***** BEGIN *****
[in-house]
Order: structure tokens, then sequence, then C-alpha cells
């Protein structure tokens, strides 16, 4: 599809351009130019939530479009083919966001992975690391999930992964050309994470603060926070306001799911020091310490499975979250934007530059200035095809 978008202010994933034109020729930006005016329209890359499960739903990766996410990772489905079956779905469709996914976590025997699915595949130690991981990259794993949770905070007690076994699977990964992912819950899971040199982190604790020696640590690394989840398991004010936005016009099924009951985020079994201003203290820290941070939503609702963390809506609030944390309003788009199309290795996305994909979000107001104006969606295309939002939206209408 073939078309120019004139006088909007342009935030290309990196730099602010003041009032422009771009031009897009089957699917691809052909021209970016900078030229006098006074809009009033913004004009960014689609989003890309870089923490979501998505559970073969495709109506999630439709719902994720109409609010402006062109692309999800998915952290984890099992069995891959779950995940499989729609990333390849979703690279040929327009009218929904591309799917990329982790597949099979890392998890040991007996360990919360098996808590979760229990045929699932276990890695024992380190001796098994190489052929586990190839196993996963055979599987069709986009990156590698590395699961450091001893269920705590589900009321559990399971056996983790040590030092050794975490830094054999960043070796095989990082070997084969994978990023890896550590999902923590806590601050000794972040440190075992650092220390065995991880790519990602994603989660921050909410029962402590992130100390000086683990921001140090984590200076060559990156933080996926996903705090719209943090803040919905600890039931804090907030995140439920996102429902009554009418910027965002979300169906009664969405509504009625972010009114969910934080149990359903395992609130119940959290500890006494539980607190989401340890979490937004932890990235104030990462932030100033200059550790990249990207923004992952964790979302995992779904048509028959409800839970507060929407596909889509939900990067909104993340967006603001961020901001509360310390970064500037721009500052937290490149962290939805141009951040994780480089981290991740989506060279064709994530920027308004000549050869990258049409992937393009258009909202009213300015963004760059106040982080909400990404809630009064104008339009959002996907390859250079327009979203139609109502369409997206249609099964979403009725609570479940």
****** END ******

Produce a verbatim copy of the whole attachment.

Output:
[in-house]
Order: structure tokens, then sequence, then C-alpha cells
């Protein structure tokens, strides 16, 4: 599809351009130019939530479009083919966001992975690391999930992964050309994470603060926070306001799911020091310490499975979250934007530059200035095809 978008202010994933034109020729930006005016329209890359499960739903990766996410990772489905079956779905469709996914976590025997699915595949130690991981990259794993949770905070007690076994699977990964992912819950899971040199982190604790020696640590690394989840398991004010936005016009099924009951985020079994201003203290820290941070939503609702963390809506609030944390309003788009199309290795996305994909979000107001104006969606295309939002939206209408 073939078309120019004139006088909007342009935030290309990196730099602010003041009032422009771009031009897009089957699917691809052909021209970016900078030229006098006074809009009033913004004009960014689609989003890309870089923490979501998505559970073969495709109506999630439709719902994720109409609010402006062109692309999800998915952290984890099992069995891959779950995940499989729609990333390849979703690279040929327009009218929904591309799917990329982790597949099979890392998890040991007996360990919360098996808590979760229990045929699932276990890695024992380190001796098994190489052929586990190839196993996963055979599987069709986009990156590698590395699961450091001893269920705590589900009321559990399971056996983790040590030092050794975490830094054999960043070796095989990082070997084969994978990023890896550590999902923590806590601050000794972040440190075992650092220390065995991880790519990602994603989660921050909410029962402590992130100390000086683990921001140090984590200076060559990156933080996926996903705090719209943090803040919905600890039931804090907030995140439920996102429902009554009418910027965002979300169906009664969405509504009625972010009114969910934080149990359903395992609130119940959290500890006494539980607190989401340890979490937004932890990235104030990462932030100033200059550790990249990207923004992952964790979302995992779904048509028959409800839970507060929407596909889509939900990067909104993340967006603001961020901001509360310390970064500037721009500052937290490149962290939805141009951040994780480089981290991740989506060279064709994530920027308004000549050869990258049409992937393009258009909202009213300015963004760059106040982080909400990404809630009064104008339009959002996907390859250079327009979203139609109502369409997206249609099964979403009725609570479940």